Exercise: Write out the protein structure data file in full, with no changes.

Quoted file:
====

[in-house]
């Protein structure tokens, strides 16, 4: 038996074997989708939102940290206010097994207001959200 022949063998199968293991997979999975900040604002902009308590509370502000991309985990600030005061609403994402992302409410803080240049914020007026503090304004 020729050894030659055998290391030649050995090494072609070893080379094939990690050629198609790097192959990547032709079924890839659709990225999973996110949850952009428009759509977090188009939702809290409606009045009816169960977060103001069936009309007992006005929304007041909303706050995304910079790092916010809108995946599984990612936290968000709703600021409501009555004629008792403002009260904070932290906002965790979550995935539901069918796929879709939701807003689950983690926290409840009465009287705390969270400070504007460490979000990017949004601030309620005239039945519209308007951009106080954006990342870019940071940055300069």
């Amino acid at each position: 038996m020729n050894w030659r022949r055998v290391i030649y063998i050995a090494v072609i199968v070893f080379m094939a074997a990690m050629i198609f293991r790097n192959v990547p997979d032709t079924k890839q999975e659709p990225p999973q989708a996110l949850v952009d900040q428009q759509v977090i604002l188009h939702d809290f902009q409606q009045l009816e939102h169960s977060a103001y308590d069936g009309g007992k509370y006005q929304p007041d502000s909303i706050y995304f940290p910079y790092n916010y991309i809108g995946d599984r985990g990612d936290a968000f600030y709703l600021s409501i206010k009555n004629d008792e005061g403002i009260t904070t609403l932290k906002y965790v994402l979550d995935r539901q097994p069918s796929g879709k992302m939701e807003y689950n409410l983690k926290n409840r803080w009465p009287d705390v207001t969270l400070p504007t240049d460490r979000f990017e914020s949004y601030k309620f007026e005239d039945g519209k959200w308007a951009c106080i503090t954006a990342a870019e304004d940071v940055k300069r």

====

[in-house]
């Protein structure tokens, strides 16, 4: 038996074997989708939102940290206010097994207001959200 022949063998199968293991997979999975900040604002902009308590509370502000991309985990600030005061609403994402992302409410803080240049914020007026503090304004 020729050894030659055998290391030649050995090494072609070893080379094939990690050629198609790097192959990547032709079924890839659709990225999973996110949850952009428009759509977090188009939702809290409606009045009816169960977060103001069936009309007992006005929304007041909303706050995304910079790092916010809108995946599984990612936290968000709703600021409501009555004629008792403002009260904070932290906002965790979550995935539901069918796929879709939701807003689950983690926290409840009465009287705390969270400070504007460490979000990017949004601030309620005239039945519209308007951009106080954006990342870019940071940055300069």
């Amino acid at each position: 038996m020729n050894w030659r022949r055998v290391i030649y063998i050995a090494v072609i199968v070893f080379m094939a074997a990690m050629i198609f293991r790097n192959v990547p997979d032709t079924k890839q999975e659709p990225p999973q989708a996110l949850v952009d900040q428009q759509v977090i604002l188009h939702d809290f902009q409606q009045l009816e939102h169960s977060a103001y308590d069936g009309g007992k509370y006005q929304p007041d502000s909303i706050y995304f940290p910079y790092n916010y991309i809108g995946d599984r985990g990612d936290a968000f600030y709703l600021s409501i206010k009555n004629d008792e005061g403002i009260t904070t609403l932290k906002y965790v994402l979550d995935r539901q097994p069918s796929g879709k992302m939701e807003y689950n409410l983690k926290n409840r803080w009465p009287d705390v207001t969270l400070p504007t240049d460490r979000f990017e914020s949004y601030k309620f007026e005239d039945g519209k959200w308007a951009c106080i503090t954006a990342a870019e304004d940071v940055k300069r």